Groundhogs given too much credit

No self respecting groundhog - or marmot - would so much as stick her nose out of her cozy little lair in these frigid temperatures.

Has anyone seen the groundhog yet? Any groundhog? A marmot?

Why anyone would put their faith in the behaviour of an animal that doesn’t even emerge from its den until the Spring time is beyond me. We know what the forecast is going to be before we hear it officially read, and yet we all wait with frozen breath.

Luckily for Tool Man and myself, we have Right On Rusty in our house, the best little weather prognosticator on the continent.

Rusty the Groundhug is, of course, a cat. Last year tossing him outside on Feb. 2 produced a mixed reaction.This year it was much more definite: he wouldn’t go near the door and no amount of enticing could get  him to budge.

There wasn’t much else budging outside, either.

Why is it that summer passes like a breeze but a week of bitter freezing seems like an eternity?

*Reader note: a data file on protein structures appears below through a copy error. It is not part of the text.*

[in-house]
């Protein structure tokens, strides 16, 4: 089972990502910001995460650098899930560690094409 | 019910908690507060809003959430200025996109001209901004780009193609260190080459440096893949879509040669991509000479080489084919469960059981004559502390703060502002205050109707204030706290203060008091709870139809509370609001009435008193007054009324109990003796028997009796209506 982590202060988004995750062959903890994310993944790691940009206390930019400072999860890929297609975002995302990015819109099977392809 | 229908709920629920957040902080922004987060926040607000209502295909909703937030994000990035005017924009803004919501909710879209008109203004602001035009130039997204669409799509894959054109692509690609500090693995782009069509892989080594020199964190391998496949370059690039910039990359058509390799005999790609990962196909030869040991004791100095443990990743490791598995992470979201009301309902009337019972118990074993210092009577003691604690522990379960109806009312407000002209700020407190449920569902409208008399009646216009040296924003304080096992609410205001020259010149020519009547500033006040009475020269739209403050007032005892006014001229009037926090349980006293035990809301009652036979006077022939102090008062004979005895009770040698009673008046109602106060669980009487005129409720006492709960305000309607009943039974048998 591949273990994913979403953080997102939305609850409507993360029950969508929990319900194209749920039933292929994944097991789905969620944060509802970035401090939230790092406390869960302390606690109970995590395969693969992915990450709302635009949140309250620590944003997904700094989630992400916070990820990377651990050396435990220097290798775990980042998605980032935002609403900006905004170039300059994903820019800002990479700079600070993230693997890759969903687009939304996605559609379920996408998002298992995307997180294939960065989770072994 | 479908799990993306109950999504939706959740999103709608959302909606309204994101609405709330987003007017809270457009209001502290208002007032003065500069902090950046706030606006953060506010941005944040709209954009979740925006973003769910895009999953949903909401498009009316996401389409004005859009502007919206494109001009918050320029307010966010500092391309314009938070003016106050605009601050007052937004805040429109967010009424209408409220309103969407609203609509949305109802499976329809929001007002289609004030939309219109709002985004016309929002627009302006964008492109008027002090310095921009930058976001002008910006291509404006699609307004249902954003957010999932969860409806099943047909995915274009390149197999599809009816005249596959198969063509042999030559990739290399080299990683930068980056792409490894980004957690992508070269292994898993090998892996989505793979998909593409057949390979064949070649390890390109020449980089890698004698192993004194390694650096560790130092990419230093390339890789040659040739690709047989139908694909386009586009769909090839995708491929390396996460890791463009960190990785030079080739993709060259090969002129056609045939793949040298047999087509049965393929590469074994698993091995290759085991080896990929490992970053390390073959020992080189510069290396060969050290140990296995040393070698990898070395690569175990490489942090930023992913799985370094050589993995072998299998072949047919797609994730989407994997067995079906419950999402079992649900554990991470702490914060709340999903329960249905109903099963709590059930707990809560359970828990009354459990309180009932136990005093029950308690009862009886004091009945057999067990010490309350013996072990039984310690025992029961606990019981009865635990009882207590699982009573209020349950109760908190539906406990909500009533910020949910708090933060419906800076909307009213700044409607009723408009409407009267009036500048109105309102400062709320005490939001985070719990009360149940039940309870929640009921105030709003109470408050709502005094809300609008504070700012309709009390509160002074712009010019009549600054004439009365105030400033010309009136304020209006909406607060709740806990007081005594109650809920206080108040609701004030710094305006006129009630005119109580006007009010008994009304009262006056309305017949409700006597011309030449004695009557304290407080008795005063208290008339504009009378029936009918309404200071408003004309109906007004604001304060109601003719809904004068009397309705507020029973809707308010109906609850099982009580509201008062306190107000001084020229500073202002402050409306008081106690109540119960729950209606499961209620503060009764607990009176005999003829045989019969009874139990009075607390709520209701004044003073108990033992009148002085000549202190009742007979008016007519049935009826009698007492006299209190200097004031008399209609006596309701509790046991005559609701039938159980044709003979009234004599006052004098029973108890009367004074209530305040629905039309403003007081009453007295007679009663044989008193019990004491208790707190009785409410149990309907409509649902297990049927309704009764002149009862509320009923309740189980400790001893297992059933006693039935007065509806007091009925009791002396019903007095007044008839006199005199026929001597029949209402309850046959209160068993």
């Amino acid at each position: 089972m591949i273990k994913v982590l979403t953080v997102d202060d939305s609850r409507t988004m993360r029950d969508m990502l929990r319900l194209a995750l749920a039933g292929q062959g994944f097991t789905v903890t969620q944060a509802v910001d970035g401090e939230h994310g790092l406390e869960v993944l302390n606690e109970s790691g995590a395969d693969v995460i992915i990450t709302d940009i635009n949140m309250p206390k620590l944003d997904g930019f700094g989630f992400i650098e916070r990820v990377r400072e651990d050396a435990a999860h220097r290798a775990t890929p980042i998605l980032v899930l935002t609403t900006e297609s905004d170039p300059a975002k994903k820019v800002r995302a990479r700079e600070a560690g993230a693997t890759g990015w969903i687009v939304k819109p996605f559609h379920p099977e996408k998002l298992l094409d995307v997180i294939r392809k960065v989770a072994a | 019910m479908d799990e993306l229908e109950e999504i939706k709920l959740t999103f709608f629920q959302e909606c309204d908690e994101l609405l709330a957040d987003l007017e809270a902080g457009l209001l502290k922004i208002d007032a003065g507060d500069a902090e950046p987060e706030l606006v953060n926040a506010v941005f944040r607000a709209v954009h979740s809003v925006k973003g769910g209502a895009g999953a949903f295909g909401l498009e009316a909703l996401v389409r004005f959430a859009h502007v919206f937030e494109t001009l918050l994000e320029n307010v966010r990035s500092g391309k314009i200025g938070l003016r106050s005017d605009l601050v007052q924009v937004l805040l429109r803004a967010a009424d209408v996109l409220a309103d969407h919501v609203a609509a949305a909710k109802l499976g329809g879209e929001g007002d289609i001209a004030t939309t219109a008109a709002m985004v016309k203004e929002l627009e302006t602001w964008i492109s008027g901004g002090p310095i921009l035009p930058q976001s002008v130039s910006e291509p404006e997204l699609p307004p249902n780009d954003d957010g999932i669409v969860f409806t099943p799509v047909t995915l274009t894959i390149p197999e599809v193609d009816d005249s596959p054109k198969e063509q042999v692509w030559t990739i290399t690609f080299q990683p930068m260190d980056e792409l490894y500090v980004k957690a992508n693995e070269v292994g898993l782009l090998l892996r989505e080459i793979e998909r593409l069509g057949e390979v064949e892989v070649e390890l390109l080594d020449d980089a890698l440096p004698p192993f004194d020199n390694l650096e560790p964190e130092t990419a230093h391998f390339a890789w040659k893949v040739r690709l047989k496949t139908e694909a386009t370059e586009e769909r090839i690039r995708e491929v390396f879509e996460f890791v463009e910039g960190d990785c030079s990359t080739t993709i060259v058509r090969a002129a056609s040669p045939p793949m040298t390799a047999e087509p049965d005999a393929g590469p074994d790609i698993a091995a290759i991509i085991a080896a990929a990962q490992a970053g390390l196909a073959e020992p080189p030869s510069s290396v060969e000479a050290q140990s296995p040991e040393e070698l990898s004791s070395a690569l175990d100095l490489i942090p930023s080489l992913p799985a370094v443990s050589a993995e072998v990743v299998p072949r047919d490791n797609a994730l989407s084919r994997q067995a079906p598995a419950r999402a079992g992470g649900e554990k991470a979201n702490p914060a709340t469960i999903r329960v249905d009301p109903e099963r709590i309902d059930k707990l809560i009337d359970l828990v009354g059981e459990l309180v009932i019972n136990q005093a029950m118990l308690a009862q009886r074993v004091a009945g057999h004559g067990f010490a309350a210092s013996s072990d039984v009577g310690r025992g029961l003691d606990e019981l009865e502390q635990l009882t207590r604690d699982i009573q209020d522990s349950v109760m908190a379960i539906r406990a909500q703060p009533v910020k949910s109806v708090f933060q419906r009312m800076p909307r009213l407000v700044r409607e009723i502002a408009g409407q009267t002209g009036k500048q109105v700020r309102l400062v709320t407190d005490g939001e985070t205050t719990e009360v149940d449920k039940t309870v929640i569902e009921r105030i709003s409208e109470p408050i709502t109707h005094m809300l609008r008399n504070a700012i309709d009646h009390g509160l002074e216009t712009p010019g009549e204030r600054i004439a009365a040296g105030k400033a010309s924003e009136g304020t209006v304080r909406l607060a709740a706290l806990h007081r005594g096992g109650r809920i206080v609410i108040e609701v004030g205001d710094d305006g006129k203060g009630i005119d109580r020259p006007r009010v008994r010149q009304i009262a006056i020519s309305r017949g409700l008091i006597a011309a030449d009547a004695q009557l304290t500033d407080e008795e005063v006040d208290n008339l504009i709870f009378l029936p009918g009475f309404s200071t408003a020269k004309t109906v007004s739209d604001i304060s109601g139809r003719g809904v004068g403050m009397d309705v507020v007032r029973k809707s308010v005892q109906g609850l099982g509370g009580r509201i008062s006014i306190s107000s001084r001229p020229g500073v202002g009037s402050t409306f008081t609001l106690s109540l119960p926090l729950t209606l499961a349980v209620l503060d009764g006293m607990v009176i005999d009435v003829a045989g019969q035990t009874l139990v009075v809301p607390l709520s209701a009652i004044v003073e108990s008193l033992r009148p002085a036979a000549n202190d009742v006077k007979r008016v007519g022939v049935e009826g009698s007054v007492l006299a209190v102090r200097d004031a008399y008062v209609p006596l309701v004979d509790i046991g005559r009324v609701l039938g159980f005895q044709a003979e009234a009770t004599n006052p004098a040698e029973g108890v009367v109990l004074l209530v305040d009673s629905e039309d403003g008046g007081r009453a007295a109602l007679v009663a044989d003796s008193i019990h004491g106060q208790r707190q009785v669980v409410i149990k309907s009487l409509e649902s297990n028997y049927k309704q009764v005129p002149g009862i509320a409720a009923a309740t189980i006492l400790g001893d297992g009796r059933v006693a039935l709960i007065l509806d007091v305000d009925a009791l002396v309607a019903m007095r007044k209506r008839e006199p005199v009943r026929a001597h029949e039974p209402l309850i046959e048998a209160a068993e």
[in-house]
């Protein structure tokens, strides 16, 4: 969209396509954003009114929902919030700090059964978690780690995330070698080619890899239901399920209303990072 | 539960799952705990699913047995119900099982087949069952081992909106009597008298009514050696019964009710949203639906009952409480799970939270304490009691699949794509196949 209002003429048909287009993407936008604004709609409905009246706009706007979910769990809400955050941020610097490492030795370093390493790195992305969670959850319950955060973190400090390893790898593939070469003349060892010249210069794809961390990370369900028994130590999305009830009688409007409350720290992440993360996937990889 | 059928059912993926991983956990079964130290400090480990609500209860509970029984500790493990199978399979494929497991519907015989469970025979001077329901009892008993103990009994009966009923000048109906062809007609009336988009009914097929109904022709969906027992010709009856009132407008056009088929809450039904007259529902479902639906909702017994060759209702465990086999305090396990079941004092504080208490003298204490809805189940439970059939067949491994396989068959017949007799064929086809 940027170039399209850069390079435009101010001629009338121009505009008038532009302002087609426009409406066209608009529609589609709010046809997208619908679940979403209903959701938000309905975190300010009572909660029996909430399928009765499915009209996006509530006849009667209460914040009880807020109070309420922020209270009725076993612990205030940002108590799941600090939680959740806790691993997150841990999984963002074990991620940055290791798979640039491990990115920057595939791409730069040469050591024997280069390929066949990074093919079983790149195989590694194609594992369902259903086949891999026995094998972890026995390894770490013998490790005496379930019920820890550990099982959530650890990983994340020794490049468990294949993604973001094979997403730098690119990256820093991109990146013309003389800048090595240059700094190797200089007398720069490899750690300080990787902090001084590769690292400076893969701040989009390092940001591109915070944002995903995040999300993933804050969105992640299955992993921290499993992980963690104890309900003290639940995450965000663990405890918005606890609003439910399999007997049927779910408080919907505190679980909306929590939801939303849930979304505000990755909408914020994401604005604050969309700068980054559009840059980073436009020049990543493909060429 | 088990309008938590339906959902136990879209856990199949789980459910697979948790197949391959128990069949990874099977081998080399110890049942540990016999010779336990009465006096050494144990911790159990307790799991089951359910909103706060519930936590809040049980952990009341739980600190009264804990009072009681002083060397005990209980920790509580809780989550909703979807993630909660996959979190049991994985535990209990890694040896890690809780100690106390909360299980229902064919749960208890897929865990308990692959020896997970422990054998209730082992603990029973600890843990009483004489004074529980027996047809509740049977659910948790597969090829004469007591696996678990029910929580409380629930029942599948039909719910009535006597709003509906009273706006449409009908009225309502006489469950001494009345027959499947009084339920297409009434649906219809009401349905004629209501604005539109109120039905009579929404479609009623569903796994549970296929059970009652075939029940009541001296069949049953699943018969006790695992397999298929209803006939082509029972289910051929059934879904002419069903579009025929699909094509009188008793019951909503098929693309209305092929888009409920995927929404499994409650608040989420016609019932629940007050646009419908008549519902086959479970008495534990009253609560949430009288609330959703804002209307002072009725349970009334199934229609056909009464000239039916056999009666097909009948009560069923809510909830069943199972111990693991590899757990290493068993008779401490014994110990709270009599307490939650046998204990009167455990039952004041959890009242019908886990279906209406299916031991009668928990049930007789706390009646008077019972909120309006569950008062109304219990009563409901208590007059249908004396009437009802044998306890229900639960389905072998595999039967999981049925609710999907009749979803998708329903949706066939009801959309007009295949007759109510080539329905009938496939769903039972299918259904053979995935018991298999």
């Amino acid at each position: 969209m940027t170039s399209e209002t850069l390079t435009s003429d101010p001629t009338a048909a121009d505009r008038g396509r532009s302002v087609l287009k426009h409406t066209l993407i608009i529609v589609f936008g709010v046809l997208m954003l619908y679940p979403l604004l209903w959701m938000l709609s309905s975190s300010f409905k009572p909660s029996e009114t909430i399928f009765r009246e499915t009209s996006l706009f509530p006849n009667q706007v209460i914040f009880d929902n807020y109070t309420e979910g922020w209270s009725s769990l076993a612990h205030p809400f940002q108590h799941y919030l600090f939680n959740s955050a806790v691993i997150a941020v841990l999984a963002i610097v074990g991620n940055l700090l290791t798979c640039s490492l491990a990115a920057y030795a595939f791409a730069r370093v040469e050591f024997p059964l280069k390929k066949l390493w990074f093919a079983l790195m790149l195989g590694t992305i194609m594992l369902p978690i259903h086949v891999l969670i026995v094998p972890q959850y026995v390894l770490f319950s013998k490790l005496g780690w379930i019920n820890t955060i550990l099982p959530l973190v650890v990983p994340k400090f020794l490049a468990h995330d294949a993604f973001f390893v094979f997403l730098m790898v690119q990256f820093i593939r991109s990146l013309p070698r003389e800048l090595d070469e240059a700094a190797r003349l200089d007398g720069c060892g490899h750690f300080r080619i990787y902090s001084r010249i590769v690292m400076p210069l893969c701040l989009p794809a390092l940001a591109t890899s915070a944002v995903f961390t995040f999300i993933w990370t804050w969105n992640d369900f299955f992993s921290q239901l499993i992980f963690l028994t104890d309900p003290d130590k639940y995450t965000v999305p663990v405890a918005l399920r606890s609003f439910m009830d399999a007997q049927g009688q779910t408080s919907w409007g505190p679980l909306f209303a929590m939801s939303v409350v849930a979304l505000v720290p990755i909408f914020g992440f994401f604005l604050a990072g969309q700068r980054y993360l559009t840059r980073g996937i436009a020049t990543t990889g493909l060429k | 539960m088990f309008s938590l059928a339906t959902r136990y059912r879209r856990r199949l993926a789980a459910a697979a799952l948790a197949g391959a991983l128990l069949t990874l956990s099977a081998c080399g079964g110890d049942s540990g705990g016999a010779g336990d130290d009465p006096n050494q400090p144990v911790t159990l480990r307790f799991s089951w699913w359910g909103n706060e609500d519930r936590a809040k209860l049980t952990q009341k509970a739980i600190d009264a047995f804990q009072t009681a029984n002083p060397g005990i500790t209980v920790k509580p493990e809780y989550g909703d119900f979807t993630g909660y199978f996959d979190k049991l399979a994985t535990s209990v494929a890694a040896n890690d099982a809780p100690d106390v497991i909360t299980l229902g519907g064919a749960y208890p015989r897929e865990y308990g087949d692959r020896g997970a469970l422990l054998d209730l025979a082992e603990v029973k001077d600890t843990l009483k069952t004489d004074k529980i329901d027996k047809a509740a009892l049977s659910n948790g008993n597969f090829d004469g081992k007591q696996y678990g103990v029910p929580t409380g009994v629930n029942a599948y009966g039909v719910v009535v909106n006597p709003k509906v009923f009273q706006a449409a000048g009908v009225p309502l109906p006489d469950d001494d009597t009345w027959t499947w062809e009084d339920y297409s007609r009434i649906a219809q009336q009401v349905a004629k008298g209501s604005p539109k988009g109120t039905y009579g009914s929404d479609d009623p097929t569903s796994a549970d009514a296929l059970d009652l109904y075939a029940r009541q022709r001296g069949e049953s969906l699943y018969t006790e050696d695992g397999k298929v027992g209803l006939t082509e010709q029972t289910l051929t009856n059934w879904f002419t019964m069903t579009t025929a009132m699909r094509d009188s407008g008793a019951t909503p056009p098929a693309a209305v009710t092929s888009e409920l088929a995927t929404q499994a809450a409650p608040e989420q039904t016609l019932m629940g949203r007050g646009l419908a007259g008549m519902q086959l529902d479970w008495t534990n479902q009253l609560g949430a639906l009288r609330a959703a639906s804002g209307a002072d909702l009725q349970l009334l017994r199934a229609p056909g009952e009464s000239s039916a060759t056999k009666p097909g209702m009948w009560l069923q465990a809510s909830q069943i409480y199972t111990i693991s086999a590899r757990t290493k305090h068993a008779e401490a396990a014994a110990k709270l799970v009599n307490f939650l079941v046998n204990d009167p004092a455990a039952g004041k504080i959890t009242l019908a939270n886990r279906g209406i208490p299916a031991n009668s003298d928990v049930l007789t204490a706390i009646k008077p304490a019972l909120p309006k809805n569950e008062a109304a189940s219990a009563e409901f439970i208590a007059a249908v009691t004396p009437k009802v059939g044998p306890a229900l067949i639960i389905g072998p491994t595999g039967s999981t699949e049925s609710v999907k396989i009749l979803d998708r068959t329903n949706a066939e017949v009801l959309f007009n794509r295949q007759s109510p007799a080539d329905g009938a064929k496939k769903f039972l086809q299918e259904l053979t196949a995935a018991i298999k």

I spent Saturday in the warm comfort of Seedy Saturday in the Cache Creek Community Hall, talking to gardeners and planning my vegetable garden. On Sunday I drove out to Barnes Lake to watch a bunch of crazy people drive around in circles on the ice as the wind made it twice as cold as the thermometer reading.

Only in Canada, you say.

At least disturbing groundhogs and trying to make sense of weather fronts and lows is better than examining the spleens of pigs and geese.

Can’t trust the robins around here because they stick it out for the winter. I saw a couple of them dancing on a snowy hill of dirt in my backyard on Monday. Besides, I’m positive that I heard the birds singing their Springtime song just a week or so ago. Chumps!

I like using the wooly bear caterpiller myself, but you don’t see them much anymore, probably thanks to the control of the related Spotted Tussock moth.

I don’t have a prediction, just a reminder for the winter weary: it’s a sure thing is that the first cheery dandelions will be blooming four long weeks from now, before the last of the snow is gone.

Wendy Coomber is editor of the Ashcroft-Cache Creek Journal

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